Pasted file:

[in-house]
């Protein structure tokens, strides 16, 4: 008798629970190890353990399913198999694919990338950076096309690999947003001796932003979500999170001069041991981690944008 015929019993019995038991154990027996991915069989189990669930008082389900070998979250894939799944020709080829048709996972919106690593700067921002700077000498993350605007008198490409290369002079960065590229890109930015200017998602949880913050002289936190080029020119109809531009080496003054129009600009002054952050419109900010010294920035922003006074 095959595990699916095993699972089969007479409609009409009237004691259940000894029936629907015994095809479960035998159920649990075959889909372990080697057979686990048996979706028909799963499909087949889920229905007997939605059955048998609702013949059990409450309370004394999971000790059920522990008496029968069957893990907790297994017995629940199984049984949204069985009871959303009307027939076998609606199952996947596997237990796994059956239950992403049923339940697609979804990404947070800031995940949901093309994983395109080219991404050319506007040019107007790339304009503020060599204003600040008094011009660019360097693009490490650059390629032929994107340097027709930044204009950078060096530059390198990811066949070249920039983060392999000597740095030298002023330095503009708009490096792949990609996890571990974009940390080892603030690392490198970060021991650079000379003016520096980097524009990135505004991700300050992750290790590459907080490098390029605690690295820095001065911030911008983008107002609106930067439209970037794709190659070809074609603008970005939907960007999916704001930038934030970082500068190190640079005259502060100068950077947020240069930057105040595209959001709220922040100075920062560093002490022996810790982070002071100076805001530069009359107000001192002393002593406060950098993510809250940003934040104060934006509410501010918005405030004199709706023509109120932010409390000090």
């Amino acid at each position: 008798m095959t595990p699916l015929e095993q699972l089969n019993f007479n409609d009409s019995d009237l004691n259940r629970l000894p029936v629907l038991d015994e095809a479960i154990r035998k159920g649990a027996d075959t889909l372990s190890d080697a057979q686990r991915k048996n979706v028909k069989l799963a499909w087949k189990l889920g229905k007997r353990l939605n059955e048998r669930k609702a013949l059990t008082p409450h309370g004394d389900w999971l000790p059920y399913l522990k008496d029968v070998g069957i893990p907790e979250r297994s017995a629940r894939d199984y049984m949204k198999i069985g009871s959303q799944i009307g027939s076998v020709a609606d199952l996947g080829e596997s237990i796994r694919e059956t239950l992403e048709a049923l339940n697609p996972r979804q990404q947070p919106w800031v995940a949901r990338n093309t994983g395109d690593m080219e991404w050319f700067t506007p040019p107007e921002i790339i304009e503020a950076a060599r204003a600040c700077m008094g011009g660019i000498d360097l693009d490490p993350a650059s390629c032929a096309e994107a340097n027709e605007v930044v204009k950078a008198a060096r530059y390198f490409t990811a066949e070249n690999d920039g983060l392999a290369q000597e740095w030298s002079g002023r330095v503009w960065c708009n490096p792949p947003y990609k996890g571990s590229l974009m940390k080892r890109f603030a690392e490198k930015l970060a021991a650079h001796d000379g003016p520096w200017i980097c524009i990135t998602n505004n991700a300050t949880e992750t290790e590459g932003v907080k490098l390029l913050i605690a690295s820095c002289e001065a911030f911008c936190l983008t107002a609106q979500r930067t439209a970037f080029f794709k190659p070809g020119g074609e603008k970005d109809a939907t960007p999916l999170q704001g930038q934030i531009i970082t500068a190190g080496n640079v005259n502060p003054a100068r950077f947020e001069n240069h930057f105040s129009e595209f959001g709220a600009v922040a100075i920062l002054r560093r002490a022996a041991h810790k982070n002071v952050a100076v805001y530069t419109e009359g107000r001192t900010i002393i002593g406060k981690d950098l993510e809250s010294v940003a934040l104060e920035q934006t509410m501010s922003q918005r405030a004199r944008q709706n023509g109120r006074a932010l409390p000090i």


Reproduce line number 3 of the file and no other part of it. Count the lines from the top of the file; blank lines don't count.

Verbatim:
């Amino acid at each position: 008798m095959t595990p699916l015929e095993q699972l089969n019993f007479n409609d009409s019995d009237l004691n259940r629970l000894p029936v629907l038991d015994e095809a479960i154990r035998k159920g649990a027996d075959t889909l372990s190890d080697a057979q686990r991915k048996n979706v028909k069989l799963a499909w087949k189990l889920g229905k007997r353990l939605n059955e048998r669930k609702a013949l059990t008082p409450h309370g004394d389900w999971l000790p059920y399913l522990k008496d029968v070998g069957i893990p907790e979250r297994s017995a629940r894939d199984y049984m949204k198999i069985g009871s959303q799944i009307g027939s076998v020709a609606d199952l996947g080829e596997s237990i796994r694919e059956t239950l992403e048709a049923l339940n697609p996972r979804q990404q947070p919106w800031v995940a949901r990338n093309t994983g395109d690593m080219e991404w050319f700067t506007p040019p107007e921002i790339i304009e503020a950076a060599r204003a600040c700077m008094g011009g660019i000498d360097l693009d490490p993350a650059s390629c032929a096309e994107a340097n027709e605007v930044v204009k950078a008198a060096r530059y390198f490409t990811a066949e070249n690999d920039g983060l392999a290369q000597e740095w030298s002079g002023r330095v503009w960065c708009n490096p792949p947003y990609k996890g571990s590229l974009m940390k080892r890109f603030a690392e490198k930015l970060a021991a650079h001796d000379g003016p520096w200017i980097c524009i990135t998602n505004n991700a300050t949880e992750t290790e590459g932003v907080k490098l390029l913050i605690a690295s820095c002289e001065a911030f911008c936190l983008t107002a609106q979500r930067t439209a970037f080029f794709k190659p070809g020119g074609e603008k970005d109809a939907t960007p999916l999170q704001g930038q934030i531009i970082t500068a190190g080496n640079v005259n502060p003054a100068r950077f947020e001069n240069h930057f105040s129009e595209f959001g709220a600009v922040a100075i920062l002054r560093r002490a022996a041991h810790k982070n002071v952050a100076v805001y530069t419109e009359g107000r001192t900010i002393i002593g406060k981690d950098l993510e809250s010294v940003a934040l104060e920035q934006t509410m501010s922003q918005r405030a004199r944008q709706n023509g109120r006074a932010l409390p000090i």